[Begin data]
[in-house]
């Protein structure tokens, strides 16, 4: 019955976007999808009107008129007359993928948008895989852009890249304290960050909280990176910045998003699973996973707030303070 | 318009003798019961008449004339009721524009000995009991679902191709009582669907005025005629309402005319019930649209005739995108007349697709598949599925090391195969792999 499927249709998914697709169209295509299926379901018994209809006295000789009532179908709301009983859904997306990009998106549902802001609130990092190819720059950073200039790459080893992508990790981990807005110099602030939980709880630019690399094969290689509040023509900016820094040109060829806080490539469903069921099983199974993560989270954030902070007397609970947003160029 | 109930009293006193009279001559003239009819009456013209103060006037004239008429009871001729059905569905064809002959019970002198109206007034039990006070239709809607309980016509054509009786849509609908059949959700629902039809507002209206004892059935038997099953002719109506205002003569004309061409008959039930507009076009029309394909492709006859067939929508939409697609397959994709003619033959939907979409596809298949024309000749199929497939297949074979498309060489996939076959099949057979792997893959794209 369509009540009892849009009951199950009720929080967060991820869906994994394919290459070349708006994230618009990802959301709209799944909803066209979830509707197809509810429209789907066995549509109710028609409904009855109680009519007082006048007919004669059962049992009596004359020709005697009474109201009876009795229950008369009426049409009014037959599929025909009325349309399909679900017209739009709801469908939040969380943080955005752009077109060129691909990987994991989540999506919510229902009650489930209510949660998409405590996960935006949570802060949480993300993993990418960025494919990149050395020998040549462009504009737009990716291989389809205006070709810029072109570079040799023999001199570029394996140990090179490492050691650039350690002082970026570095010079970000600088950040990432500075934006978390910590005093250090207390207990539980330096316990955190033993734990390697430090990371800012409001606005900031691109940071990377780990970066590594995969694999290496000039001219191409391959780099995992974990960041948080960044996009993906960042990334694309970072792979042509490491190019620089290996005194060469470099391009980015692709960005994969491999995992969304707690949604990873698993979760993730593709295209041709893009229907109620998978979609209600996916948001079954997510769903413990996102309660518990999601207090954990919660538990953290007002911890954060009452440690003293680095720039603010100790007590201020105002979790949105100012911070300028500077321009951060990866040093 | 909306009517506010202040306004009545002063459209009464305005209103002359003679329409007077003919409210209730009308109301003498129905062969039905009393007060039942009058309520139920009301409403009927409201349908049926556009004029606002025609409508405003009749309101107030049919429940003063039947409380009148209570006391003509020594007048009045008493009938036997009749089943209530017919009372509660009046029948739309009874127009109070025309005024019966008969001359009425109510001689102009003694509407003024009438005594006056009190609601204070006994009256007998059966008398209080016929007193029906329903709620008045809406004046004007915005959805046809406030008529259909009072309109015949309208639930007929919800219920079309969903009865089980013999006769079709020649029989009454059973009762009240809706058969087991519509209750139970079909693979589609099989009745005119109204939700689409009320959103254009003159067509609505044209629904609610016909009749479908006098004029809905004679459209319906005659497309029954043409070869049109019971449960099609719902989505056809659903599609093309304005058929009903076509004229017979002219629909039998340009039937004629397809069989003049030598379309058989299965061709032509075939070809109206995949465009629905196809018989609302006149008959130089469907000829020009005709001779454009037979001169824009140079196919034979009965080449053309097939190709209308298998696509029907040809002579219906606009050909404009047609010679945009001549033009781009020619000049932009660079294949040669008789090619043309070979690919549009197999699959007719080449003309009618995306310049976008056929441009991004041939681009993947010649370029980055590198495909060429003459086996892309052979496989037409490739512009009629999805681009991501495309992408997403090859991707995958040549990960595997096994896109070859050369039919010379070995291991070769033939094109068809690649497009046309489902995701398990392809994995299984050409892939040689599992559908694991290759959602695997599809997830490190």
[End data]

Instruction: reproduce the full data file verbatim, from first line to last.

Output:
[in-house]
């Protein structure tokens, strides 16, 4: 019955976007999808009107008129007359993928948008895989852009890249304290960050909280990176910045998003699973996973707030303070 | 318009003798019961008449004339009721524009000995009991679902191709009582669907005025005629309402005319019930649209005739995108007349697709598949599925090391195969792999 499927249709998914697709169209295509299926379901018994209809006295000789009532179908709301009983859904997306990009998106549902802001609130990092190819720059950073200039790459080893992508990790981990807005110099602030939980709880630019690399094969290689509040023509900016820094040109060829806080490539469903069921099983199974993560989270954030902070007397609970947003160029 | 109930009293006193009279001559003239009819009456013209103060006037004239008429009871001729059905569905064809002959019970002198109206007034039990006070239709809607309980016509054509009786849509609908059949959700629902039809507002209206004892059935038997099953002719109506205002003569004309061409008959039930507009076009029309394909492709006859067939929508939409697609397959994709003619033959939907979409596809298949024309000749199929497939297949074979498309060489996939076959099949057979792997893959794209 369509009540009892849009009951199950009720929080967060991820869906994994394919290459070349708006994230618009990802959301709209799944909803066209979830509707197809509810429209789907066995549509109710028609409904009855109680009519007082006048007919004669059962049992009596004359020709005697009474109201009876009795229950008369009426049409009014037959599929025909009325349309399909679900017209739009709801469908939040969380943080955005752009077109060129691909990987994991989540999506919510229902009650489930209510949660998409405590996960935006949570802060949480993300993993990418960025494919990149050395020998040549462009504009737009990716291989389809205006070709810029072109570079040799023999001199570029394996140990090179490492050691650039350690002082970026570095010079970000600088950040990432500075934006978390910590005093250090207390207990539980330096316990955190033993734990390697430090990371800012409001606005900031691109940071990377780990970066590594995969694999290496000039001219191409391959780099995992974990960041948080960044996009993906960042990334694309970072792979042509490491190019620089290996005194060469470099391009980015692709960005994969491999995992969304707690949604990873698993979760993730593709295209041709893009229907109620998978979609209600996916948001079954997510769903413990996102309660518990999601207090954990919660538990953290007002911890954060009452440690003293680095720039603010100790007590201020105002979790949105100012911070300028500077321009951060990866040093 | 909306009517506010202040306004009545002063459209009464305005209103002359003679329409007077003919409210209730009308109301003498129905062969039905009393007060039942009058309520139920009301409403009927409201349908049926556009004029606002025609409508405003009749309101107030049919429940003063039947409380009148209570006391003509020594007048009045008493009938036997009749089943209530017919009372509660009046029948739309009874127009109070025309005024019966008969001359009425109510001689102009003694509407003024009438005594006056009190609601204070006994009256007998059966008398209080016929007193029906329903709620008045809406004046004007915005959805046809406030008529259909009072309109015949309208639930007929919800219920079309969903009865089980013999006769079709020649029989009454059973009762009240809706058969087991519509209750139970079909693979589609099989009745005119109204939700689409009320959103254009003159067509609505044209629904609610016909009749479908006098004029809905004679459209319906005659497309029954043409070869049109019971449960099609719902989505056809659903599609093309304005058929009903076509004229017979002219629909039998340009039937004629397809069989003049030598379309058989299965061709032509075939070809109206995949465009629905196809018989609302006149008959130089469907000829020009005709001779454009037979001169824009140079196919034979009965080449053309097939190709209308298998696509029907040809002579219906606009050909404009047609010679945009001549033009781009020619000049932009660079294949040669008789090619043309070979690919549009197999699959007719080449003309009618995306310049976008056929441009991004041939681009993947010649370029980055590198495909060429003459086996892309052979496989037409490739512009009629999805681009991501495309992408997403090859991707995958040549990960595997096994896109070859050369039919010379070995291991070769033939094109068809690649497009046309489902995701398990392809994995299984050409892939040689599992559908694991290759959602695997599809997830490190």